Fig. 1: Comparison of polymeric long-rod insulator installed on 110 kV line as new and after 5 and 11 years in service.

A long-rod polymeric insulator with EPDM rubber housing was installed on one tower of a 400 kV line in early 1990. Fig. 2 shows results of visual examination of this unit in 2002. Chalking of the housing was noted and all insulator samples had become fully hydrophilic. While there was no evidence of tracking or erosion, the lower part of a bottom shed showed cracks, most probably due to exposure to corona. An improper design of corona ring design was later identified.

Fig. 2: 400 kV polymeric long-rod insulator after more than 10 years’ service.

Polymeric Insulator Failures in Czech Republic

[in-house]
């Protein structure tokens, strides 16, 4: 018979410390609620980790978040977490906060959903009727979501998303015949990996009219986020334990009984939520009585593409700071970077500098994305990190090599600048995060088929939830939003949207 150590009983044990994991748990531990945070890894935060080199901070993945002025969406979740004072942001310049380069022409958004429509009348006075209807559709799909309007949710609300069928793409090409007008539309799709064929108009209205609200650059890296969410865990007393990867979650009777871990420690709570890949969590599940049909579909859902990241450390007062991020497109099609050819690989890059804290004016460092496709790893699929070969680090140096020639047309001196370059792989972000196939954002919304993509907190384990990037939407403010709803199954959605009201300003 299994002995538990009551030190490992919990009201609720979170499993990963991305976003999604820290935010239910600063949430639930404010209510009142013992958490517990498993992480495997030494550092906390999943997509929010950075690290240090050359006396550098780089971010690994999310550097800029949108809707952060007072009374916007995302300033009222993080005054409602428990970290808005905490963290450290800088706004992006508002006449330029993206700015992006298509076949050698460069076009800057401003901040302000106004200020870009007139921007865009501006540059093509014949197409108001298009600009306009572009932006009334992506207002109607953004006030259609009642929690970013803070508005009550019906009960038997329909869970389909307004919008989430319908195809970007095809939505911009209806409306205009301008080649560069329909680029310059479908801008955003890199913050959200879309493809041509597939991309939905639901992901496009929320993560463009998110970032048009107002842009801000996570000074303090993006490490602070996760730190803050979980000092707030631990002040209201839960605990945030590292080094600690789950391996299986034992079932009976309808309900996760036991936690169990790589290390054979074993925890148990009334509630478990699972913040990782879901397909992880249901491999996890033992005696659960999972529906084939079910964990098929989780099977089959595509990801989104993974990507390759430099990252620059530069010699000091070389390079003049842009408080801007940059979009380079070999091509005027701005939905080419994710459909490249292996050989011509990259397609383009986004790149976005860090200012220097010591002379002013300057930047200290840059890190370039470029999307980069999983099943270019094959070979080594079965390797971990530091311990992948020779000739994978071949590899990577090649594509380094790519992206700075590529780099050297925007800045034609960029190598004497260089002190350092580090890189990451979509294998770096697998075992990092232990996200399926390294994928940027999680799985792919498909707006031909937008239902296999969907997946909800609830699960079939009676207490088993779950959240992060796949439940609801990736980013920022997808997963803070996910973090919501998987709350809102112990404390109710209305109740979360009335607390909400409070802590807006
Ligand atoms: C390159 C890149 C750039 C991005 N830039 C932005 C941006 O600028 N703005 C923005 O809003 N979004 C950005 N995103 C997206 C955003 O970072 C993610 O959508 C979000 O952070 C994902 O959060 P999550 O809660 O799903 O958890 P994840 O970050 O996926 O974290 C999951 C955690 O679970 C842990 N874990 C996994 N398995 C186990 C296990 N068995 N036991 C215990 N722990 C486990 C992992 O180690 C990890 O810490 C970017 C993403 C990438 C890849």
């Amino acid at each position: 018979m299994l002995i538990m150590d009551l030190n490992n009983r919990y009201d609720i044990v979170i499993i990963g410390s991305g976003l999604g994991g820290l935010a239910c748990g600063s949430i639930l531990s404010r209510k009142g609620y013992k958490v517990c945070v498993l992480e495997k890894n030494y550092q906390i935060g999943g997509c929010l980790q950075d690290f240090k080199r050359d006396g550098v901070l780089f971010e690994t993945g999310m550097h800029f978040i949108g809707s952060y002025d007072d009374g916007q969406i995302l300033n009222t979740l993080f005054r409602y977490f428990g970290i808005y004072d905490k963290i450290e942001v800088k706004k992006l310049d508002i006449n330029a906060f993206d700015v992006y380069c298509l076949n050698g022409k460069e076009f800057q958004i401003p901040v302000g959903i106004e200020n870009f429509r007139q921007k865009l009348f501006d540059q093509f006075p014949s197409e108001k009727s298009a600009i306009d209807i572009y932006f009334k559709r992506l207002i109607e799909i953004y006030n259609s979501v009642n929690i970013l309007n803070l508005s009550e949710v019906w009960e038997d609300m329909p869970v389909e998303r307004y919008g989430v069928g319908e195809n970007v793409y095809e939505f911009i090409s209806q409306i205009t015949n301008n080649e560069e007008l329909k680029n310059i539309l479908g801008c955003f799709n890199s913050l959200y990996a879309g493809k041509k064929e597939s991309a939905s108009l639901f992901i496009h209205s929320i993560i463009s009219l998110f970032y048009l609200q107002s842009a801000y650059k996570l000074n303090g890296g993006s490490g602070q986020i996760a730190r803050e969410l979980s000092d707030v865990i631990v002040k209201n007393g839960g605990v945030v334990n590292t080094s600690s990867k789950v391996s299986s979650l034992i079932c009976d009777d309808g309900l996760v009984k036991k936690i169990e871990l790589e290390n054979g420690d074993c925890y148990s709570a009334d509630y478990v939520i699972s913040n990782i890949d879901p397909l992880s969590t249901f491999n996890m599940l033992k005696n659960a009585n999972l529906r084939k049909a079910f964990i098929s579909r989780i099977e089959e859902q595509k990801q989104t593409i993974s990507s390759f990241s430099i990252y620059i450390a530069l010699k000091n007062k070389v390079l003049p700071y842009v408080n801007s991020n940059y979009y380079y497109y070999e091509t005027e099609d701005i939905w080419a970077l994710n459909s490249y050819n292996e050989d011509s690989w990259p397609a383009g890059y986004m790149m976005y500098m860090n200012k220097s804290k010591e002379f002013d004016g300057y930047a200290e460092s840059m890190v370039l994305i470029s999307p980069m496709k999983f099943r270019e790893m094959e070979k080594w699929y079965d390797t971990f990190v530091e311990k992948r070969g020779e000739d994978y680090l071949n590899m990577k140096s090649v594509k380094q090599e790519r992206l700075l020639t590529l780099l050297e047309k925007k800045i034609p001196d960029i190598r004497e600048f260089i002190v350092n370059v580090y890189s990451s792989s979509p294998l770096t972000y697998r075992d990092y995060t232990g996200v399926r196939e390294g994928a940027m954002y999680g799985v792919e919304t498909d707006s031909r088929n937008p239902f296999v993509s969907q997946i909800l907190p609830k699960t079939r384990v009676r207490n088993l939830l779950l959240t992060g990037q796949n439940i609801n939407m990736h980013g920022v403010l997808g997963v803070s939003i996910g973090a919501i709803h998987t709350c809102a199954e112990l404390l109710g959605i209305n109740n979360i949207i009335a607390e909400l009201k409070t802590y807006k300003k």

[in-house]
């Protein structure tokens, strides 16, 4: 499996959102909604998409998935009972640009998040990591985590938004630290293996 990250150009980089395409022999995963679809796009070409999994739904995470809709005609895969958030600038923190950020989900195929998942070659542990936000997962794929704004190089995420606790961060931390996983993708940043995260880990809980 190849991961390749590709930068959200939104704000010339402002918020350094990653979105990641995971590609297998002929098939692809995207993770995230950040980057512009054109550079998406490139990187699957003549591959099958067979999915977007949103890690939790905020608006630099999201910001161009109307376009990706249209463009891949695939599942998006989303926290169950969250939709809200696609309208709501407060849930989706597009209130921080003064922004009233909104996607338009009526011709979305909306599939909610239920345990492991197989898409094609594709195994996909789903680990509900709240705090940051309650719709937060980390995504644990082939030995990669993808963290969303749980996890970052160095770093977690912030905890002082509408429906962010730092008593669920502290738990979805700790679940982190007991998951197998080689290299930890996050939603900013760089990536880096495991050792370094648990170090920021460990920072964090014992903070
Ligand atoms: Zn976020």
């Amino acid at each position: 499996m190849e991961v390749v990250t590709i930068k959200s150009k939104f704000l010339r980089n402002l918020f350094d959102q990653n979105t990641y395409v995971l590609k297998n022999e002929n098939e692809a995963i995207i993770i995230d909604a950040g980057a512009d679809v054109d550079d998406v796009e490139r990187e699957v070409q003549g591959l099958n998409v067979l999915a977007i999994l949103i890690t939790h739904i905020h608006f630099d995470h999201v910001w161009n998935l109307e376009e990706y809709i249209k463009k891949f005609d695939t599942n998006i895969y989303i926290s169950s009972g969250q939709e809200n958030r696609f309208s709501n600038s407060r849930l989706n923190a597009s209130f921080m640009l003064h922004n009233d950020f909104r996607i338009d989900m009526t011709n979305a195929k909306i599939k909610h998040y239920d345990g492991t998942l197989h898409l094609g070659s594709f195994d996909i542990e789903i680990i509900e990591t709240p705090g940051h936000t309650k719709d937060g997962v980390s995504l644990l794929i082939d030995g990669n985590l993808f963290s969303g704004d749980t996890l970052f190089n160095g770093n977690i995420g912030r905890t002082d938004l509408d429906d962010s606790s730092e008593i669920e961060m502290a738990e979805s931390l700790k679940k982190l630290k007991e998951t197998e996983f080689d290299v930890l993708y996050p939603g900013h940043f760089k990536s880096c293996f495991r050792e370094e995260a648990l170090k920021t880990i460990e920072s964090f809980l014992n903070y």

Since the start of application of polymeric insulators by Czech TSO, CEPs, there have been two notable incidents of brittle fracture failure. In one case, a polymeric tension long-rod installed on a 220 kV line failed mechanically 6 years after being installed in 2000. Fig. 3 shows an example of such a typical brittle fracture subsequently observed during laboratory testing.

Testing Polymeric Insulators
Fig. 3: Brittle fracture of 220 kV polymeric long-rod insulator.

Moreover, an insulator installed on a 400 kV line in a double tension set failed in 2017 (see Fig. 4), 10 years after being put into service. A power arc occurred due to internal flashover and affected two-thirds of one insulator within the set. In this case, improper bonding between insulator housing and the core rod was detected (see Fig. 4). Failure root cause was investigated and determined to be moisture ingress and propagation along the faulty housing-rod interface.